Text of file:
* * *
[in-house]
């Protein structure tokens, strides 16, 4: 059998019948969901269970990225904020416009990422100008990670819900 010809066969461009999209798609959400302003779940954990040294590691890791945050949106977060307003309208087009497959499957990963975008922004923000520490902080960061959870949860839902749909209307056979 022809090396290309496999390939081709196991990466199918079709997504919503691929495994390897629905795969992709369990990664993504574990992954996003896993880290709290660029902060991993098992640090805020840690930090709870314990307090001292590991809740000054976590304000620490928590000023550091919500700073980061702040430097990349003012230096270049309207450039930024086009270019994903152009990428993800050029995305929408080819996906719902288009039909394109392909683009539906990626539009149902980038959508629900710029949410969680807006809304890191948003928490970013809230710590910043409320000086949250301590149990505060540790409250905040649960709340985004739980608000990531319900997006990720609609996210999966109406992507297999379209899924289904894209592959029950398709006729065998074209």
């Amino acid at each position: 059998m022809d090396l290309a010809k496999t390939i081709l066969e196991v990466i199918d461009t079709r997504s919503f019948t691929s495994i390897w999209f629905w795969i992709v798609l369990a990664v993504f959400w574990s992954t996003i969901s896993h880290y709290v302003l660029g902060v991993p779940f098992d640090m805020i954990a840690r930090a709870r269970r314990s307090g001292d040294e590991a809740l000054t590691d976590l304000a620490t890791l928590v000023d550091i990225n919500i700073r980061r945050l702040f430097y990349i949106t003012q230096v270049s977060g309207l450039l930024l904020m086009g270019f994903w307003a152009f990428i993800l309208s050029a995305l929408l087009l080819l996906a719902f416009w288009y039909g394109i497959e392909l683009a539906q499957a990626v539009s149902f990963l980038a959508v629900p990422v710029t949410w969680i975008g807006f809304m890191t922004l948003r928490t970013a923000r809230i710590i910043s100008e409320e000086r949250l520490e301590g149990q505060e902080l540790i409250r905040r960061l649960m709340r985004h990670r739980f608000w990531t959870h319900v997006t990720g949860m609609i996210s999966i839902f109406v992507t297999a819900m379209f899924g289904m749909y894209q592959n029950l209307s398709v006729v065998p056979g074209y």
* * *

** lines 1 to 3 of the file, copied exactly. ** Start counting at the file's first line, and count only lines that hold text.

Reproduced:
[in-house]
């Protein structure tokens, strides 16, 4: 059998019948969901269970990225904020416009990422100008990670819900 010809066969461009999209798609959400302003779940954990040294590691890791945050949106977060307003309208087009497959499957990963975008922004923000520490902080960061959870949860839902749909209307056979 022809090396290309496999390939081709196991990466199918079709997504919503691929495994390897629905795969992709369990990664993504574990992954996003896993880290709290660029902060991993098992640090805020840690930090709870314990307090001292590991809740000054976590304000620490928590000023550091919500700073980061702040430097990349003012230096270049309207450039930024086009270019994903152009990428993800050029995305929408080819996906719902288009039909394109392909683009539906990626539009149902980038959508629900710029949410969680807006809304890191948003928490970013809230710590910043409320000086949250301590149990505060540790409250905040649960709340985004739980608000990531319900997006990720609609996210999966109406992507297999379209899924289904894209592959029950398709006729065998074209």
């Amino acid at each position: 059998m022809d090396l290309a010809k496999t390939i081709l066969e196991v990466i199918d461009t079709r997504s919503f019948t691929s495994i390897w999209f629905w795969i992709v798609l369990a990664v993504f959400w574990s992954t996003i969901s896993h880290y709290v302003l660029g902060v991993p779940f098992d640090m805020i954990a840690r930090a709870r269970r314990s307090g001292d040294e590991a809740l000054t590691d976590l304000a620490t890791l928590v000023d550091i990225n919500i700073r980061r945050l702040f430097y990349i949106t003012q230096v270049s977060g309207l450039l930024l904020m086009g270019f994903w307003a152009f990428i993800l309208s050029a995305l929408l087009l080819l996906a719902f416009w288009y039909g394109i497959e392909l683009a539906q499957a990626v539009s149902f990963l980038a959508v629900p990422v710029t949410w969680i975008g807006f809304m890191t922004l948003r928490t970013a923000r809230i710590i910043s100008e409320e000086r949250l520490e301590g149990q505060e902080l540790i409250r905040r960061l649960m709340r985004h990670r739980f608000w990531t959870h319900v997006t990720g949860m609609i996210s999966i839902f109406v992507t297999a819900m379209f899924g289904m749909y894209q592959n029950l209307s398709v006729v065998p056979g074209y």